Table 4: Socio-Demographic Characteristics of the Respondents in the Study Areas.

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Note: NB: * = Statistically significant.

Herd Level Information of Animals

Majority of the respondents were reported that 88.2% and 78.9% of the herds were local breed in Limmu and Leka Dulecha distracts, respectively. The analysis revealed that 85.3% of the herd involves all structures (Ox, Bull, Beef, Lactating cow, Dry cow, Heifer, Calf) in both districts. But, as the respondents informed, 70.5% large herd size was recorded in the study areas and the herd size was statistically significant (P=0.004; OR=8.47; CI=1.12-64.06) (Table 5).

Table 5: Herd Level Information of Animals in both Districts.

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Note: NB: L/Dulecha = Leka Dulecha; * = Statistically Significant.

Common Constraints of Livestock Production System in the Study Areas

Major constraints were disease and feed shortage, diseases, water and feed shortage in livestock production system in both districts (Limmu and Leka Dulecha) were identified during this study period. Relatively majority of the constraints were reported by respondents from Leka Dulecha district (48.6%) as compared with Limmu district (36.4%) Diseases, water and feed shortage (42.4%) were the main constraints of livestock production identified in the study areas (Table 3).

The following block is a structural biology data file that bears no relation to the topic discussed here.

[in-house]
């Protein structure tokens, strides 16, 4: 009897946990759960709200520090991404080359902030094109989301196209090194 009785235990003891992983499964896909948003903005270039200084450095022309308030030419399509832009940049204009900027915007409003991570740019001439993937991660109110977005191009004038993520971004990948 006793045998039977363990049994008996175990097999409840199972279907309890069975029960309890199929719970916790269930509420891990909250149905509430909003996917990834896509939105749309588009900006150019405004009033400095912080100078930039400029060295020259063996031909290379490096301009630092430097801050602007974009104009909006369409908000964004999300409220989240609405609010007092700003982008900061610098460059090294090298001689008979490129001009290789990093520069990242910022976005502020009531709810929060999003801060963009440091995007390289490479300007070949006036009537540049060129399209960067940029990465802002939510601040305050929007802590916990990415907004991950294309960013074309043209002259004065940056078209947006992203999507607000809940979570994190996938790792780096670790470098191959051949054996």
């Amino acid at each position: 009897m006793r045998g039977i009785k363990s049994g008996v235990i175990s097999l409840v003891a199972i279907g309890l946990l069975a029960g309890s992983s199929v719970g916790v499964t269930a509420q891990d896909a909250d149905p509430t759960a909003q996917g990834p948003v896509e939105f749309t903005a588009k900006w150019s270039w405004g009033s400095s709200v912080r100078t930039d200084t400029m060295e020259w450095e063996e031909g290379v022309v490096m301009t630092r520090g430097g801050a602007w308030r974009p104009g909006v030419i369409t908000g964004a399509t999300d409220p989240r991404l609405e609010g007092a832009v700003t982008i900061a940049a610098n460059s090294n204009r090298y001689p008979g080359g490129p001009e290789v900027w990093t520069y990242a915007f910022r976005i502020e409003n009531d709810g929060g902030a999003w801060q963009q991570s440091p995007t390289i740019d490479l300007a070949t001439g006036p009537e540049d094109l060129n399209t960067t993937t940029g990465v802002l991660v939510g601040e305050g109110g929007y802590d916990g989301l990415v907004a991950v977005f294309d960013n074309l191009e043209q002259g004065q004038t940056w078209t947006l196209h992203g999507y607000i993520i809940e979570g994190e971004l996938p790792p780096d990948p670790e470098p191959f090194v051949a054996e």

Associated Risk Factors of Lumpy Skin Disease Occurrence

Majority of respondents (94.7%) have knowledge of LSD in both districts. 73.7% of respondents were replied that, their cattle had been vaccinated for the disease and vaccination was statistically significant (P=0.018; OR=3.00; CI=1.21- 7.44). And also 61.6% of them were informed as they did not buy animals from open markets. However, buying new cattle from the market showed statistically significant association (P=0.01; OR=12.8; CI=1.70- 96.8). The result showed that 46.6% interviewers were informed as they are introducing new cattle to their herds. 92.6% respondents were practicing communal watering and grazing points with other herds in the areas (Table 6). As the result indicated that, 77.6%, 56.3%, 69.7% and 93.7% of herd owners were reported the absence of animals contact with different areas, PAs, district and Zones or regions, respectively. As 99.5% of the respondents reported, there was no seasonal movement of animals from place to place for search of feed and water; that means most of the farming system in the area was sedentary.